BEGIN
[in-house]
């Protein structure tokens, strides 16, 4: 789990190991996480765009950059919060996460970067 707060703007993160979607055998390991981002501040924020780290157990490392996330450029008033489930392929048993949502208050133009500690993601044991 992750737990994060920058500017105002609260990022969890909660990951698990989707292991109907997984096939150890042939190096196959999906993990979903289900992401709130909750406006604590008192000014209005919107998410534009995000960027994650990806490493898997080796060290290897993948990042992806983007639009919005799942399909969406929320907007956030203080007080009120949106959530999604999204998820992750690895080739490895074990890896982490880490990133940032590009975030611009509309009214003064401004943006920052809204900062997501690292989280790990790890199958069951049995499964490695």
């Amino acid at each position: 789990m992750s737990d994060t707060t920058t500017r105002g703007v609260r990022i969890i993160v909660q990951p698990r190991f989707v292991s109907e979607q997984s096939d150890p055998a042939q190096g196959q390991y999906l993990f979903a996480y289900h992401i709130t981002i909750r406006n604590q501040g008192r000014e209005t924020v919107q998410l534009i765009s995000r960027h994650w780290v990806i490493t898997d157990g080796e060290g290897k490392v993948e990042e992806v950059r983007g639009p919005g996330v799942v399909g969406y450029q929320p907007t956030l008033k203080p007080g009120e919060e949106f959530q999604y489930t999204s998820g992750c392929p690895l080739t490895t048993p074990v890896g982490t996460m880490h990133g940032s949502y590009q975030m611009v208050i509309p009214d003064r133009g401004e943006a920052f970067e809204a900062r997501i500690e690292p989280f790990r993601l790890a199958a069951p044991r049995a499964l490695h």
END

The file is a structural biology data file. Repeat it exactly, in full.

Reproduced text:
[in-house]
């Protein structure tokens, strides 16, 4: 789990190991996480765009950059919060996460970067 707060703007993160979607055998390991981002501040924020780290157990490392996330450029008033489930392929048993949502208050133009500690993601044991 992750737990994060920058500017105002609260990022969890909660990951698990989707292991109907997984096939150890042939190096196959999906993990979903289900992401709130909750406006604590008192000014209005919107998410534009995000960027994650990806490493898997080796060290290897993948990042992806983007639009919005799942399909969406929320907007956030203080007080009120949106959530999604999204998820992750690895080739490895074990890896982490880490990133940032590009975030611009509309009214003064401004943006920052809204900062997501690292989280790990790890199958069951049995499964490695």
């Amino acid at each position: 789990m992750s737990d994060t707060t920058t500017r105002g703007v609260r990022i969890i993160v909660q990951p698990r190991f989707v292991s109907e979607q997984s096939d150890p055998a042939q190096g196959q390991y999906l993990f979903a996480y289900h992401i709130t981002i909750r406006n604590q501040g008192r000014e209005t924020v919107q998410l534009i765009s995000r960027h994650w780290v990806i490493t898997d157990g080796e060290g290897k490392v993948e990042e992806v950059r983007g639009p919005g996330v799942v399909g969406y450029q929320p907007t956030l008033k203080p007080g009120e919060e949106f959530q999604y489930t999204s998820g992750c392929p690895l080739t490895t048993p074990v890896g982490t996460m880490h990133g940032s949502y590009q975030m611009v208050i509309p009214d003064r133009g401004e943006a920052f970067e809204a900062r997501i500690e690292p989280f790990r993601l790890a199958a069951p044991r049995a499964l490695h």